It’s funny how things run in cycles. Almost exactly a year ago, I wrote a post called, “Reparenting the Inner Child.” The nuances of that post are being further revealed today. That post was about safety; this post is also about safety albeit a different kind.
The question has come up a few times this week, “Why did I write Just a Girl from Kansas?” Specifically, what do I get out of it? I realized on Thursday, the personal reason I wrote the book is to prove to myself that it’s safe to be me. It’s safe for me to be who I am out in the world; it’s safe for me to be vulnerable.
So much of my story, so much of my childhood, has been about hiding who I am for fear of harm. I learned early on to hide who I was and only reveal my true self around certain people. Writing Just a Girl from Kansas was an act of defiance. My adult self proving the world has changed, I have changed, and it’s fine for me to not only reveal my true self, but reveal the most intimate parts of myself.
I’ve heard it said intimacy could be broken down as, “into me see.” I would say that’s true. When I’m vulnerable, you are seeing into me and that’s scary because what if you don’t like it? What if you decide it’s not good enough, I’m not good enough, and you run in the other direction? Vulnerability and thus intimacy can be painful and scary. All day today I’ve wanted to hide away, build a wall around myself, and post a sign that says, “KEEP OUT.” Vulnerability is scary for people and I am no exception, but it’s important to let others see into me.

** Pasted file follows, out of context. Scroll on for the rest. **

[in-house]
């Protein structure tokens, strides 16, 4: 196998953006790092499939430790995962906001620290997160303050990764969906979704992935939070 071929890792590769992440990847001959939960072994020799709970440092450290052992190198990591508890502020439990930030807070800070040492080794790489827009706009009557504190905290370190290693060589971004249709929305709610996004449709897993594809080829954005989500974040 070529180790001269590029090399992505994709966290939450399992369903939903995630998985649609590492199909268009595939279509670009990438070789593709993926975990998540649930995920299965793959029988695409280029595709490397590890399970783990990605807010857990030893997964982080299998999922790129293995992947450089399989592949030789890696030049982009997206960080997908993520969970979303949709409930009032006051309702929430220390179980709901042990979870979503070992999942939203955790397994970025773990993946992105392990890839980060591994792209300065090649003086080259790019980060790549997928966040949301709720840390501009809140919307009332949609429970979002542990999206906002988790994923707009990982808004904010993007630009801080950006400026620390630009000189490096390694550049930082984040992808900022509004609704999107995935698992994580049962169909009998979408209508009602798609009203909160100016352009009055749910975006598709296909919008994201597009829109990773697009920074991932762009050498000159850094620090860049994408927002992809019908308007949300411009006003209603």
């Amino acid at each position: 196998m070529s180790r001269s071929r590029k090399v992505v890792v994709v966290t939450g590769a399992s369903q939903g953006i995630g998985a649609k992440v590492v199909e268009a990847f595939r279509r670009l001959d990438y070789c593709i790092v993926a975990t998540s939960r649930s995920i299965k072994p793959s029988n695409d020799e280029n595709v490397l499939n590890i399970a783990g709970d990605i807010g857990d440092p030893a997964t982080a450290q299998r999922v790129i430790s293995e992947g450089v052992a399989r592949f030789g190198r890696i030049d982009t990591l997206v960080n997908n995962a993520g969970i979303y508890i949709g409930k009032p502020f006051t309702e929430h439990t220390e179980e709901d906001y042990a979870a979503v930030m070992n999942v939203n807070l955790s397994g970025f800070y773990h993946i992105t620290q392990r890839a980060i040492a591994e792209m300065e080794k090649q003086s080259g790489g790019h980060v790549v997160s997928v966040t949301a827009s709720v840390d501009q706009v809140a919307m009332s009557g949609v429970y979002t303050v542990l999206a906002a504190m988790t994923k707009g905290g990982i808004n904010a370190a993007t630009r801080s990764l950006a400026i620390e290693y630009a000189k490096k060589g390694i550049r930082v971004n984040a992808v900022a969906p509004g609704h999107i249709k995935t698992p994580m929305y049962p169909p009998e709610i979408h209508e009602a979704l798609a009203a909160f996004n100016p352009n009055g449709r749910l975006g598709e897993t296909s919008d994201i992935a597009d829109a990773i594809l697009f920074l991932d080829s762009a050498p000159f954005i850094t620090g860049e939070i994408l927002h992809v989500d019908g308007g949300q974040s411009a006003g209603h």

Because we’re talking about vulnerability, I have mention another post I wrote in which I linked to Brené Brown’s Ted Talk on the subject. She asserts vulnerability creates connection and I’ve found that to be the case. When other people see into me, my friendships are richer, deeper. We don’t talk about what Miley Cyrus is up to – we talk about what’s real, what’s happening in our lives, and that wouldn’t be possible without vulnerability.
I keep making myself vulnerable because the rewards outweigh the risks and sharing who I am reminds me I’m not as alone as I think. C.S. Lewis captures this sentiment perfectly when he says, “Friendship is born at that moment when one person says to another: “What! You too? I thought I was the only one.” Being vulnerable, being who I really am in the world reminds me there are others like me, other people dealing with the same issues, and that allows me to cope in a far greater capacity than I could on my own. That is why I let other people see into me.
I dream of a world where we allow ourselves to be vulnerable. A world where we remember as scary as it is, the rewards outweigh the risks. A world where we know it’s safe to be ourselves. A world where we remember we are not alone. A world where we let others see us for who we are.
Another world is not only possible, it’s probable.